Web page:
Five Essential Tips on Picking the Right Editor for You by Ashley R. Carlson

In our last post before a well-earned Christmas break, I’m delighted to welcome Ashley R. Carlson who I met through my adventures on Wattpad.  As well as being a fabulous writer and award winning author, Ashley is also an editor and ghostwriter and she’s joining us to share some insights on making sure you’ve got the right editor working for you. Over to Ashley…

Me headshotWhen you’re an indie author (and even sometimes with a small press), you have the ability to choose your own editor. This can be an exciting task or a daunting one, especially if you’re new to publishing. As an indie author myself and Head Editor for my company Utopia Editing & Ghostwriting Services as well as Midnight Publishing, I have personally heard and seen how some editing/writing collaborations soar, while others flounder—and I think it’s because an individual hasn’t followed this checklist. Here are my top five tips on what you must focus on when selecting the right editor for your book:

  1. Pick the right editor for what your manuscript needs

How many drafts have you written? One? Two? Ten? How many beta readers have already read the manuscript and given you their feedback, to which you’ve tweaked and revised it? If your answers to the above questions are “one/two” and “none/a few,” then you may need developmental editing. Developmental editing is an analysis of your story as a whole—the plot, character, world building, etc. It is not fixing grammar. It is looking at the fundamental building blocks of your book, and offering suggestions or highlighting issues with things like flat dialogue, clichéd characters, confusing scenes, parts that drag, and more. If you’ve not had several people read your book yet to point out these issues or you want a professional’s input, then consider this type of editing.

The next option is copyediting—sometimes combined with line editing, sometimes not—which does analyze the book’s sentence structure, verbiage, use of repeat words, etc. Copyediting also looks at continuity: ensuring facts and statements remain static throughout the manuscript (the character’s eyes do not go from “blue” to “green” halfway through, let’s say). Line editing is at times offered separately, as I mentioned earlier, and is a “less intensive” analysis of the things copyediting also looks at. It may be offered by an editor at a cheaper price, and is a great option if your manuscript is very clean.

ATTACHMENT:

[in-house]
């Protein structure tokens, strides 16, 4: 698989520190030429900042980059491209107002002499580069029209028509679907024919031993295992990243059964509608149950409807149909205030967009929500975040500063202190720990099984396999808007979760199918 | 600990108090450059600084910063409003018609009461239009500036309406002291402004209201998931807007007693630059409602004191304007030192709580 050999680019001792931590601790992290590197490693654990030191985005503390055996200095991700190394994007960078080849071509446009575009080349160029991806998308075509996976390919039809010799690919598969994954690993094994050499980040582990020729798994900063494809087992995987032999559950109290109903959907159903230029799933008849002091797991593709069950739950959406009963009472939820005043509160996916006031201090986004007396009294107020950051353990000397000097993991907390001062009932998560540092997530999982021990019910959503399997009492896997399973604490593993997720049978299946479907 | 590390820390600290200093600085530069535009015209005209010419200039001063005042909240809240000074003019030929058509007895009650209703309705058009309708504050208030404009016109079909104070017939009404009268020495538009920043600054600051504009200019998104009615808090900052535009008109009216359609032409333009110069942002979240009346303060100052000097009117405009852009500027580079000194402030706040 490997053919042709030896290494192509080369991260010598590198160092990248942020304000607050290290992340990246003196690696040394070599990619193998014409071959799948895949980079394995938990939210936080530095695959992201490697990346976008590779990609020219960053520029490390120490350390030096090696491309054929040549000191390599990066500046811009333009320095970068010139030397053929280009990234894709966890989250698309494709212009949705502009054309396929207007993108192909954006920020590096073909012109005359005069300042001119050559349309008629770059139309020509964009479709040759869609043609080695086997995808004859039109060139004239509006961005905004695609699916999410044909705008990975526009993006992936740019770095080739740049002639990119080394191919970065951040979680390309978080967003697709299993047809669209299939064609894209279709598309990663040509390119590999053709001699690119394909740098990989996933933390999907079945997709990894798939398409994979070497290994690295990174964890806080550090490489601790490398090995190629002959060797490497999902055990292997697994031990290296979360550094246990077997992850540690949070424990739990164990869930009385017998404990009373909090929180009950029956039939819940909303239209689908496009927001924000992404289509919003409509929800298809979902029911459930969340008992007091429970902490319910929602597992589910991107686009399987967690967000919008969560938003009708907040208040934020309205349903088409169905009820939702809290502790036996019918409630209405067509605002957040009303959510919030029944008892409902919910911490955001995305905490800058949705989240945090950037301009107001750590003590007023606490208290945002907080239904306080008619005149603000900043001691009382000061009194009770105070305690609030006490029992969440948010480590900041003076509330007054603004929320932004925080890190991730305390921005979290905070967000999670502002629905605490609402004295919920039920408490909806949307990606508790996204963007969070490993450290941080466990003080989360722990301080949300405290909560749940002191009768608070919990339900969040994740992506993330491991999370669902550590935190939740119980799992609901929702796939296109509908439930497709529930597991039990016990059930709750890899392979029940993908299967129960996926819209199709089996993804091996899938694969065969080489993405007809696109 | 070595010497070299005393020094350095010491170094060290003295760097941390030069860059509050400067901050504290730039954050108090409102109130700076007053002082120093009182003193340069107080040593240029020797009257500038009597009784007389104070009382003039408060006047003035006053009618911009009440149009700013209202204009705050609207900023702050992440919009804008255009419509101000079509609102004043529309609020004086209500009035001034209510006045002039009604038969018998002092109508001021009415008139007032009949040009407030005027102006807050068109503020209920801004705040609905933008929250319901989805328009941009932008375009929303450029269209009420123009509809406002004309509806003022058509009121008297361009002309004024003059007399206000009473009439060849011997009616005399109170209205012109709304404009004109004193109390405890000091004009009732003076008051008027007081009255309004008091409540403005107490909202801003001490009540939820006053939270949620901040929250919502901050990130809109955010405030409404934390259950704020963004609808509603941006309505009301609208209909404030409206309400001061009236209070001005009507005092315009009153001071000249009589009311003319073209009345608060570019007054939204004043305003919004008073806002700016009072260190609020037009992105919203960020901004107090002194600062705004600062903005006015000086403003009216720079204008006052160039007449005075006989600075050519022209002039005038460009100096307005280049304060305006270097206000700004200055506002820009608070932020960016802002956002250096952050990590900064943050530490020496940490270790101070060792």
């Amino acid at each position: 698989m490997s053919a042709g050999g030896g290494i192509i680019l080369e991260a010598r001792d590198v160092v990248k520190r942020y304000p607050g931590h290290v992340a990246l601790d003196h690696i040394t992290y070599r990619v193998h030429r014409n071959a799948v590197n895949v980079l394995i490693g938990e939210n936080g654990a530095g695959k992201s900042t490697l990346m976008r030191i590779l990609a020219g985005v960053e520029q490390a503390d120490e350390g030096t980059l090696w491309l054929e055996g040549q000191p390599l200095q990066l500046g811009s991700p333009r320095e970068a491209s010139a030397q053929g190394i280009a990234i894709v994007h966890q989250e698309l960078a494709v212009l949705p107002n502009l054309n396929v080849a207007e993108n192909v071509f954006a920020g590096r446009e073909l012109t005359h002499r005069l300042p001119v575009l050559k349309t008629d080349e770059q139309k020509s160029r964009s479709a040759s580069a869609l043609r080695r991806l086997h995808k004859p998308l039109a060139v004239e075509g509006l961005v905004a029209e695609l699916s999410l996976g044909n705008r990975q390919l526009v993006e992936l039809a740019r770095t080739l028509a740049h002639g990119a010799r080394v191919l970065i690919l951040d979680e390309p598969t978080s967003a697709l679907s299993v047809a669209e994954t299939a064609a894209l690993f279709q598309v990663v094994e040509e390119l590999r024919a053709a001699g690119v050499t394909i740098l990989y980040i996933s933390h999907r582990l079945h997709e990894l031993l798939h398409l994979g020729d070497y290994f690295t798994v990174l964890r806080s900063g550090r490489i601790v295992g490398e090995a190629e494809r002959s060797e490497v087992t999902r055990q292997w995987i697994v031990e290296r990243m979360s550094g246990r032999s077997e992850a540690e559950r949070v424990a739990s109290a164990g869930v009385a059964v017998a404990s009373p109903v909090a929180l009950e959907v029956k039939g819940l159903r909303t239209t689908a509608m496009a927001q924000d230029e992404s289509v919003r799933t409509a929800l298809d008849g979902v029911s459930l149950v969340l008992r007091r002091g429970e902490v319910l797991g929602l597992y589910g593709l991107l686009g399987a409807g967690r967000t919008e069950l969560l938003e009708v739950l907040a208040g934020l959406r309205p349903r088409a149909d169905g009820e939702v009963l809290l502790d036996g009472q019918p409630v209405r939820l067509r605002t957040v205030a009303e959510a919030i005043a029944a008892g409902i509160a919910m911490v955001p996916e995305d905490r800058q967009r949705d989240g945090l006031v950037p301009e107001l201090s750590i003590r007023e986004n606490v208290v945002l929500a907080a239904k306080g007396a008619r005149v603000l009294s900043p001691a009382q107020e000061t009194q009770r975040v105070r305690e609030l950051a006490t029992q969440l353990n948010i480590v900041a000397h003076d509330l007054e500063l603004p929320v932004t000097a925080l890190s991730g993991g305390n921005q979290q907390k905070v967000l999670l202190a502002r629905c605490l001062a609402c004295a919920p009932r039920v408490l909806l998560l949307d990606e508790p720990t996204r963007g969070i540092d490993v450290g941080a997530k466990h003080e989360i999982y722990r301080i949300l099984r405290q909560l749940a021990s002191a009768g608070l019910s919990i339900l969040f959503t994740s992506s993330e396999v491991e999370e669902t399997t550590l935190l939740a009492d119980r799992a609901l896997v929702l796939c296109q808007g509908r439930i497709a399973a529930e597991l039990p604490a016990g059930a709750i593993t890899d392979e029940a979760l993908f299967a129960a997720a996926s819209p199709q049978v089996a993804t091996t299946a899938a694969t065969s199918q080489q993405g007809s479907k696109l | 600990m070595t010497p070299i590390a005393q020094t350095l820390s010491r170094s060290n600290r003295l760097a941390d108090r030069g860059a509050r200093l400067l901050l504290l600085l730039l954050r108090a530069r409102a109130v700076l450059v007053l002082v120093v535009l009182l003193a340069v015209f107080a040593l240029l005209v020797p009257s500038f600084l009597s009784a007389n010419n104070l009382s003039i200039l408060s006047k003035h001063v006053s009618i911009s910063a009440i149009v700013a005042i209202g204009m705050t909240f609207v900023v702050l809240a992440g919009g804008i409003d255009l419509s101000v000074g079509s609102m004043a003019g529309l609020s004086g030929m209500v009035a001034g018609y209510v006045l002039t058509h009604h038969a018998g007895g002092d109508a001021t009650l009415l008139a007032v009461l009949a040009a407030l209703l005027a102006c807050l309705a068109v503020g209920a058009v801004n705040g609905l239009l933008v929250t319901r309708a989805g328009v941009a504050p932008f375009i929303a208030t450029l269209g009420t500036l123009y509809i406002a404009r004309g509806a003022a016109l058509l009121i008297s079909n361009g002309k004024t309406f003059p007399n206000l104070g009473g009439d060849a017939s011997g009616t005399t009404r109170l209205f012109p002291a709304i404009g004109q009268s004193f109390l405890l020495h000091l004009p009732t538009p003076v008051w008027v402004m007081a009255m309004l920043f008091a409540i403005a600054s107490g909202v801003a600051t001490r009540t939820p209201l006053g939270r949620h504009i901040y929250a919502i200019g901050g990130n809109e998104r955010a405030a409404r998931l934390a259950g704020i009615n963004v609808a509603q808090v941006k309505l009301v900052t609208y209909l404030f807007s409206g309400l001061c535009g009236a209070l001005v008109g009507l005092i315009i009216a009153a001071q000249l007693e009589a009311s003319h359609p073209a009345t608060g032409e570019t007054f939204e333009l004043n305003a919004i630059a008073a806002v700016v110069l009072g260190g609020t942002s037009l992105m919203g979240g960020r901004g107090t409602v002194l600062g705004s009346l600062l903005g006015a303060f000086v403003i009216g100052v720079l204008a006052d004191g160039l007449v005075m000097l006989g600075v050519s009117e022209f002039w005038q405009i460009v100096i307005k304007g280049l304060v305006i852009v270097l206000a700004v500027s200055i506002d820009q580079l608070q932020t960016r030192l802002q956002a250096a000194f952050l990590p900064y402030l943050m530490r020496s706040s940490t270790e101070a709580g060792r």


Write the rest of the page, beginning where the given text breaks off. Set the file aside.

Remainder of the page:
For those with the cleanest of manuscripts, ones that have been through three or more drafts and are devoid of most errors, is proofreading. This is the final step before publication, when an editor (or “proofreader”) is looking for any final grammatical, punctuation or spelling errors before going to press. Proofreading is essential before publication to ensure a near-perfect manuscript; copyediting is not proofreading. Though copy editors do their best to find and fix all errors, it is not proofreading, and a separate final proofread should take place.

  1. Certain editors specialize in certain genres

Some editors work in fiction, some in non-fiction. Depending on the type of editing you want, you will want to select an editor who best suits your needs—aka, don’t pick an editor who specializes in cookbooks to developmentally edit your science fiction novel. Now, if you want a great copyedit that focuses strongly on continuity for your fiction, a non-fiction editor may be a good choice due to their experience dealing with historical facts, data, etc. But normally those who specialize in certain genres do not stray far from those genres—and steer clear of those who say they do.